Intertextuality

intertext (03 April 2015)

intertext (03 April 2015)

“Just a moment, please.” Walking with a friend along a side-street, I had (out of the corner of my eye) spotted a ‘photo-op’ – a wheelie-bin outside the rear entrance to a hotel. My friend’s arched eyebrow and crooked smile told me he didn’t ‘get it’.  But that’s okay …

The digital camera makes it easy for me to grab stuff in passing. I rely on being able to act quickly, without stopping to analyse what I am seeing. (There’s always time for that later.) But, in what can take as little as a few seconds, I often find myself with an image that seems to make some sort of sense – even if not everybody gets it.

I explain this to myself in terms of Roland Barthes’s theory of “intertextuality” …

“The intertextual nature of writing turns both the traditional author, and the traditional critic, into readers,” explains Voicu Mihnea Simandan, in a blog piece titled Barthes’s elements of intertextuality (see Note 1). The blogger elucidates further: “Barthes’s theory of text involves the theory of intertextuality because the text offers a plurality of meanings and is also woven out of numerous already existing texts. The text is not a unified, isolated object that gives a singular meaning, but an element open to various interpretations.”

Roland Barthes concludes The Death of the Author with the following lines: “… a text is made from multiple writings, drawn from many cultures and entering into mutual relations of dialogue, parody, contestation, but there is one place where this multiplicity is focused, and that place is the reader, not, as hitherto said, the author. The reader is the space on which all the quotations that make up the writing are inscribed without any of them being lost; a text’s unity lies not in its origin but in its destination … the birth of the reader must be at the cost of the death of the Author” (Barthes, 1977: p 148).


NOTES:

1/ Voicu Mihnea Simandan is a Bangkok-based Romanian expatriate who lives in Thailand. His blog is called A Romanian in Bangkok.

2/ This citation is the final passage in “The Death of the Author,” in Image-Music-Text, by Roland Barthes, translated by Stephen Heath (1977).

Eastbourne mamaku

This fine mamaku, growing close to the house in a friend’s Eastbourne garden, was planted many years ago by his father. A second, much younger specimen growing elsewhere in the garden was transplanted as a seedling from a bush garden in Kelburn, where I used to live.

Cyathea medullaris, popularly known as the black tree fern, is a large tree fern up to 20m tall. It is distributed across the south-west Pacific from Fiji to Pitcairn and New Zealand. It is called mamaku, katātā, kōrau, or pītau in the Māori language.” (Wikipedia)

Wearing vermilion

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All day I’ve noticed
folk wearing vermilion,
but still, since summer,
most of us have been wearing
this year’s fashion colour – black.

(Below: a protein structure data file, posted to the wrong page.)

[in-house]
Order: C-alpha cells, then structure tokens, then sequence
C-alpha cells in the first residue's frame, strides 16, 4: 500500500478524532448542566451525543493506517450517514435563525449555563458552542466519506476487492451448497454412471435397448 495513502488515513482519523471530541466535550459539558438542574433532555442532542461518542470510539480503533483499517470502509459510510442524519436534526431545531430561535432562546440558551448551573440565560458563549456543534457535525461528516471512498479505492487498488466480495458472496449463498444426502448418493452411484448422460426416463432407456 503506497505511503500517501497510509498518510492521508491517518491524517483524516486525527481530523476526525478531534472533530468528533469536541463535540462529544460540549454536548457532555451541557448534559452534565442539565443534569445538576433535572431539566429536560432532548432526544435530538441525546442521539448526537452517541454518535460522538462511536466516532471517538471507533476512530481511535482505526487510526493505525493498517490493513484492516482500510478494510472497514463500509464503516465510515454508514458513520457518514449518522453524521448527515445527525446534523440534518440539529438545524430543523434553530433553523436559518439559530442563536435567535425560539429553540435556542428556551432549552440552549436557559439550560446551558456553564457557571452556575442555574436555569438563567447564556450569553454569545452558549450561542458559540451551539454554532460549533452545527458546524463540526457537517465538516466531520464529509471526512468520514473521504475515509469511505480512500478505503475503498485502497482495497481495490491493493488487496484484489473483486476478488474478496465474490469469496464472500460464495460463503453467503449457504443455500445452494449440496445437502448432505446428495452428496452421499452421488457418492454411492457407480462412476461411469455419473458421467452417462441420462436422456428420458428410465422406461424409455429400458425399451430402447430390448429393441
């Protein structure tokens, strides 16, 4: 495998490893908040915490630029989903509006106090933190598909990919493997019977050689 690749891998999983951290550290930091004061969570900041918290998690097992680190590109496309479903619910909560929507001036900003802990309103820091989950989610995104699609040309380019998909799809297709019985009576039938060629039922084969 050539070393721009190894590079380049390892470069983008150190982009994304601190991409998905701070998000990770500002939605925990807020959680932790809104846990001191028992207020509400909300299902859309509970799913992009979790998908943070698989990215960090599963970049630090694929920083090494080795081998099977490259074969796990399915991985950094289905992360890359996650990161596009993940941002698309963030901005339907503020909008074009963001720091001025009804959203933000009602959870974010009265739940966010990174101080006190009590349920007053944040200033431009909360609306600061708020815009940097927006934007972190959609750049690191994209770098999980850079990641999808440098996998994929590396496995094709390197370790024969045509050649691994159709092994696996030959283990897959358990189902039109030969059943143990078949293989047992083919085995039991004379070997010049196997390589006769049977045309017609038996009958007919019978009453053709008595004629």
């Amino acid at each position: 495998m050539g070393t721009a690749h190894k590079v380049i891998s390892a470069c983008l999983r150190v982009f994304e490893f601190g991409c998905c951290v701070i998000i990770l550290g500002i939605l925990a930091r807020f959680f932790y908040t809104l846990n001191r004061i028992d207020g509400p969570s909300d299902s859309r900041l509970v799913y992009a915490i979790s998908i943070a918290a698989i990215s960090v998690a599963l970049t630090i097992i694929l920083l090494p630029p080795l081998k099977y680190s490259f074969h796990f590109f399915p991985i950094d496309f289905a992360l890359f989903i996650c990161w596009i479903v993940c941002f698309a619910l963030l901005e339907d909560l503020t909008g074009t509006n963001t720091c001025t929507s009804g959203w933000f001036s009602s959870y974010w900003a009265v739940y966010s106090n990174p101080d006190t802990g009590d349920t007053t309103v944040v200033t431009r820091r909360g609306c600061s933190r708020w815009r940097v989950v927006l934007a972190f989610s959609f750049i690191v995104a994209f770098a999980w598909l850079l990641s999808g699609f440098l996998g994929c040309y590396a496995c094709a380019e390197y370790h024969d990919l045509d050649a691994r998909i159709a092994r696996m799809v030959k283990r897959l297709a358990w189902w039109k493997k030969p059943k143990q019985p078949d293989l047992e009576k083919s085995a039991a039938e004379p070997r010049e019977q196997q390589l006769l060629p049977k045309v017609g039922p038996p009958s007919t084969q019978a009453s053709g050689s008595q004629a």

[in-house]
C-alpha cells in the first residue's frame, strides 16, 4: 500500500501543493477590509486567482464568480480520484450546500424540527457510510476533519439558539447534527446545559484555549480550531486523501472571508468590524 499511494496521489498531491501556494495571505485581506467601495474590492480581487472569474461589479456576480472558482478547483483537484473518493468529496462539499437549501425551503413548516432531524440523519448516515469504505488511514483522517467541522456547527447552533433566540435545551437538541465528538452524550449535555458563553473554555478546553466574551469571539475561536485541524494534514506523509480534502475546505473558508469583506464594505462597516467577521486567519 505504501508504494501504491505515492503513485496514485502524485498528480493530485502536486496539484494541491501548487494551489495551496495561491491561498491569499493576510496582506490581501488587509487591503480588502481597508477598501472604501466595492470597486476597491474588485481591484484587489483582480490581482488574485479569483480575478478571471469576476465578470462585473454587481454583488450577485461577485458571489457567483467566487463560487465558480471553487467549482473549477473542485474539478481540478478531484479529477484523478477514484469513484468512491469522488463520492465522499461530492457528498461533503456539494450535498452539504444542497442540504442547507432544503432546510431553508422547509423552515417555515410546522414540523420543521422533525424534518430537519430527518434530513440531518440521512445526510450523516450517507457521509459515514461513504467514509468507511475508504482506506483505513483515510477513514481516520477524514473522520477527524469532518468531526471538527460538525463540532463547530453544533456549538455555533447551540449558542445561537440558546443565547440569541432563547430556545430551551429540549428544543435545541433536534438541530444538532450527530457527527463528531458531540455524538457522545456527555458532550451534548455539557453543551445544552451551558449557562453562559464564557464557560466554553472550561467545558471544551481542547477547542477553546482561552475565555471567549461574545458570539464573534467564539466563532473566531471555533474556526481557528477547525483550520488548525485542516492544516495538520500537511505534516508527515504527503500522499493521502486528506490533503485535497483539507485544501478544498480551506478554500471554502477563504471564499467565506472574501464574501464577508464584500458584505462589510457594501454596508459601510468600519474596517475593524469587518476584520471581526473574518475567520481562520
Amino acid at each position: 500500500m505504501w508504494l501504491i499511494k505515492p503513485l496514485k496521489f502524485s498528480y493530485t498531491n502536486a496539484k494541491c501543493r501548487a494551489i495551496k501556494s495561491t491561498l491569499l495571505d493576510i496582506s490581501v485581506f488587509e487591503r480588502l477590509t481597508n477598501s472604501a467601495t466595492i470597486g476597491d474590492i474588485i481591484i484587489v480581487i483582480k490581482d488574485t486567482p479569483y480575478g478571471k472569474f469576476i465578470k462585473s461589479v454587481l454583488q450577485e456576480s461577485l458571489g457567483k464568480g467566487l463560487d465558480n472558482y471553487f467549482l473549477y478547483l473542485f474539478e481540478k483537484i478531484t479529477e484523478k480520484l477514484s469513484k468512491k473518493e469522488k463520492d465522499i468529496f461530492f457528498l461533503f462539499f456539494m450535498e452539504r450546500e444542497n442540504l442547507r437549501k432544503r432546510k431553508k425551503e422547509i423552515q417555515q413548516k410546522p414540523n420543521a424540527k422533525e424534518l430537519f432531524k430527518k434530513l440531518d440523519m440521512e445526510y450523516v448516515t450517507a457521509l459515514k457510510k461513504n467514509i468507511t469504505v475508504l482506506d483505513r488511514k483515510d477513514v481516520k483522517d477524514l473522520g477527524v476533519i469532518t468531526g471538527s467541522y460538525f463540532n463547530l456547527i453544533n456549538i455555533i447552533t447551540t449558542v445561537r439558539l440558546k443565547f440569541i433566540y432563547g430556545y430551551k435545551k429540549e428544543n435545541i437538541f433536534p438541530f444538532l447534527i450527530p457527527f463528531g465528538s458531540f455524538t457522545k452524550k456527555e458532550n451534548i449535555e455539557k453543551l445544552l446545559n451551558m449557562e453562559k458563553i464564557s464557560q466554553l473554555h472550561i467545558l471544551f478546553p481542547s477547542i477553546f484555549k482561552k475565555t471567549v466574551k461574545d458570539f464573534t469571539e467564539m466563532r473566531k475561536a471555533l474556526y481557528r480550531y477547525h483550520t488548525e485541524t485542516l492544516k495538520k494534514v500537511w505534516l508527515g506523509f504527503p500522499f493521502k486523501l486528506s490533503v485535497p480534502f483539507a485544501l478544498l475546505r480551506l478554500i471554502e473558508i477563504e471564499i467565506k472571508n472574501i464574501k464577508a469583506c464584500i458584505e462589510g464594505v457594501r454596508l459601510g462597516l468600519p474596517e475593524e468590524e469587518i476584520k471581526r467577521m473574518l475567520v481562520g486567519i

(Friday 13 March 2015)

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NOTES:

“Vermilion is a brilliant red or scarlet pigment originally made from the powdered mineral cinnabar, and is also the name of the resulting color. It was widely used in the art and decoration of Ancient Rome, in the illuminated manuscripts of the Middle Ages, in the paintings of the Renaissance, and in the art and lacquerware of China, where it is often called ‘Chinese Red’.” (Wikipedia)

See also: Pigments through the Ages

Verdigris

verdigris (09 March 2015)

verdigris (09 March 2015)

“Natural or artificially created coatings of verdigris is commonly used as a patina to protect copper or bronze objects, especially in architecture. … Until the 19th century, verdigris was the most vibrant green pigment available and was frequently used in painting.” (Wikipedia).

The corner plate pictured here protects the beautiful stonework of a doorway in Maginnity Street, Wellington.

Visiting the neighbours

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On the scented tree
four orange butterflies rest –
and now, six, seven …

(09 March 2015)


Some weeks ago, striped caterpillars stripped bare the swan plant one of my neighbours had planted. We thought the ravening gluttons must have been eaten by birds. Somewhere nearby, however, certain of their relatives must have survived, pupated, then hatched.

What’s in a name?

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After yesterday’s
rain, this morning’s air is sweet.
My neighbours have a
fragrant tree … and no, I don’t
know its botanical name.

(08 March 2015)


Tanka consist of five units (often treated as separate lines when romanized or translated) usually with the following pattern of on: 5-7-5-7-7.

The 5-7-5 is called the kami-no-ku (上の句 “upper phrase”), and the 7-7 is called the shimo-no-ku (下の句 “lower phrase”). (Wikipedia)

Full moon soon

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Pinned to autumn grey
the white disc has one soft edge …
two days still to go.

(06 March 2015)


In fact, 06 March 2015 is the night of the full moon. The observation underpinning the haiku took place two nights ago, but I have just finalised the text.